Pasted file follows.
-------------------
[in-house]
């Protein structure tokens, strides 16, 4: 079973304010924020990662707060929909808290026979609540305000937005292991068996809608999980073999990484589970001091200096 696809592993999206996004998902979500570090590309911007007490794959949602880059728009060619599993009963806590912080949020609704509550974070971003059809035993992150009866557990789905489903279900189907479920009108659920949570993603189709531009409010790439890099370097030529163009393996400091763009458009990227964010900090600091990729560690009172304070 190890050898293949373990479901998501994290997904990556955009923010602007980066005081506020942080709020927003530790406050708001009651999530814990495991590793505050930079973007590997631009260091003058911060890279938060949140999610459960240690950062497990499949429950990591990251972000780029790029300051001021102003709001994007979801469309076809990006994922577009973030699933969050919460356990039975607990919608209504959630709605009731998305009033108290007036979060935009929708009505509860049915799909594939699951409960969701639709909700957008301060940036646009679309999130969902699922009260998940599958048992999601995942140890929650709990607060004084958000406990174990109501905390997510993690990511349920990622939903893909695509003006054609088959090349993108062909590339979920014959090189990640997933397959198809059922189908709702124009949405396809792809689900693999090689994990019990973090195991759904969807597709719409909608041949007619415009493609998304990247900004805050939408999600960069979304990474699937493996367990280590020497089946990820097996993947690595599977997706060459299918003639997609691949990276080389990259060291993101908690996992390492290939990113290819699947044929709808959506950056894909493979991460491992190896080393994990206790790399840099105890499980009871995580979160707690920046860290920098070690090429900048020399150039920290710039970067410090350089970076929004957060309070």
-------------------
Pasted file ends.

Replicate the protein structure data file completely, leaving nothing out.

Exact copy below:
[in-house]
């Protein structure tokens, strides 16, 4: 079973304010924020990662707060929909808290026979609540305000937005292991068996809608999980073999990484589970001091200096 696809592993999206996004998902979500570090590309911007007490794959949602880059728009060619599993009963806590912080949020609704509550974070971003059809035993992150009866557990789905489903279900189907479920009108659920949570993603189709531009409010790439890099370097030529163009393996400091763009458009990227964010900090600091990729560690009172304070 190890050898293949373990479901998501994290997904990556955009923010602007980066005081506020942080709020927003530790406050708001009651999530814990495991590793505050930079973007590997631009260091003058911060890279938060949140999610459960240690950062497990499949429950990591990251972000780029790029300051001021102003709001994007979801469309076809990006994922577009973030699933969050919460356990039975607990919608209504959630709605009731998305009033108290007036979060935009929708009505509860049915799909594939699951409960969701639709909700957008301060940036646009679309999130969902699922009260998940599958048992999601995942140890929650709990607060004084958000406990174990109501905390997510993690990511349920990622939903893909695509003006054609088959090349993108062909590339979920014959090189990640997933397959198809059922189908709702124009949405396809792809689900693999090689994990019990973090195991759904969807597709719409909608041949007619415009493609998304990247900004805050939408999600960069979304990474699937493996367990280590020497089946990820097996993947690595599977997706060459299918003639997609691949990276080389990259060291993101908690996992390492290939990113290819699947044929709808959506950056894909493979991460491992190896080393994990206790790399840099105890499980009871995580979160707690920046860290920098070690090429900048020399150039920290710039970067410090350089970076929004957060309070």